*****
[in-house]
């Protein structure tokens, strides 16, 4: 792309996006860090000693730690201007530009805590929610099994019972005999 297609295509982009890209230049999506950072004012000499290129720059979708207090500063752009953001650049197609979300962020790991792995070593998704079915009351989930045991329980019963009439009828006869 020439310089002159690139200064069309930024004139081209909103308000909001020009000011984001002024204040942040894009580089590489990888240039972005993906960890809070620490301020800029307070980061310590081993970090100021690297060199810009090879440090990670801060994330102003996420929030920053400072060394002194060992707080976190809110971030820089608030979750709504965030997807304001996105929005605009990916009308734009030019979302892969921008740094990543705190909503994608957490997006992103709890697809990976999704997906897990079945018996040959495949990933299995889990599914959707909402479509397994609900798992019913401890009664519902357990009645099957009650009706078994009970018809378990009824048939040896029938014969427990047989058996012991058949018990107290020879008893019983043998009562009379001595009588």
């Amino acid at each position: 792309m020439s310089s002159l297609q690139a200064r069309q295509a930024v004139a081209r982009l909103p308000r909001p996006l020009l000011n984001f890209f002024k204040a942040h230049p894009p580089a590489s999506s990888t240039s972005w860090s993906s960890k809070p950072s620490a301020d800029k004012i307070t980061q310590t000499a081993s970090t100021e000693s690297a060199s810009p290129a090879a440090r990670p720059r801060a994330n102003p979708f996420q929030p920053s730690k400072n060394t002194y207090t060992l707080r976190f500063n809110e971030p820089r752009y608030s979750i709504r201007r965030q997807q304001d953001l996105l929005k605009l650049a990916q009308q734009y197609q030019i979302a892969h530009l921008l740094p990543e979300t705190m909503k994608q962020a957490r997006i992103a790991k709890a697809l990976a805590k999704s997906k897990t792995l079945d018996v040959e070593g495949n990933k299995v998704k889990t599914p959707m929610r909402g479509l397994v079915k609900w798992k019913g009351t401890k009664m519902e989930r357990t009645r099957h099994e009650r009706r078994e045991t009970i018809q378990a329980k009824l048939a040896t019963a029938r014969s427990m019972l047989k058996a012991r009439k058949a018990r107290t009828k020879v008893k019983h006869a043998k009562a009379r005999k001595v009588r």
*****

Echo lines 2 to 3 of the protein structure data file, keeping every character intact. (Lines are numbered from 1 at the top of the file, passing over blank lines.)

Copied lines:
């Protein structure tokens, strides 16, 4: 792309996006860090000693730690201007530009805590929610099994019972005999 297609295509982009890209230049999506950072004012000499290129720059979708207090500063752009953001650049197609979300962020790991792995070593998704079915009351989930045991329980019963009439009828006869 020439310089002159690139200064069309930024004139081209909103308000909001020009000011984001002024204040942040894009580089590489990888240039972005993906960890809070620490301020800029307070980061310590081993970090100021690297060199810009090879440090990670801060994330102003996420929030920053400072060394002194060992707080976190809110971030820089608030979750709504965030997807304001996105929005605009990916009308734009030019979302892969921008740094990543705190909503994608957490997006992103709890697809990976999704997906897990079945018996040959495949990933299995889990599914959707909402479509397994609900798992019913401890009664519902357990009645099957009650009706078994009970018809378990009824048939040896029938014969427990047989058996012991058949018990107290020879008893019983043998009562009379001595009588």
């Amino acid at each position: 792309m020439s310089s002159l297609q690139a200064r069309q295509a930024v004139a081209r982009l909103p308000r909001p996006l020009l000011n984001f890209f002024k204040a942040h230049p894009p580089a590489s999506s990888t240039s972005w860090s993906s960890k809070p950072s620490a301020d800029k004012i307070t980061q310590t000499a081993s970090t100021e000693s690297a060199s810009p290129a090879a440090r990670p720059r801060a994330n102003p979708f996420q929030p920053s730690k400072n060394t002194y207090t060992l707080r976190f500063n809110e971030p820089r752009y608030s979750i709504r201007r965030q997807q304001d953001l996105l929005k605009l650049a990916q009308q734009y197609q030019i979302a892969h530009l921008l740094p990543e979300t705190m909503k994608q962020a957490r997006i992103a790991k709890a697809l990976a805590k999704s997906k897990t792995l079945d018996v040959e070593g495949n990933k299995v998704k889990t599914p959707m929610r909402g479509l397994v079915k609900w798992k019913g009351t401890k009664m519902e989930r357990t009645r099957h099994e009650r009706r078994e045991t009970i018809q378990a329980k009824l048939a040896t019963a029938r014969s427990m019972l047989k058996a012991r009439k058949a018990r107290t009828k020879v008893k019983h006869a043998k009562a009379r005999k001595v009588r």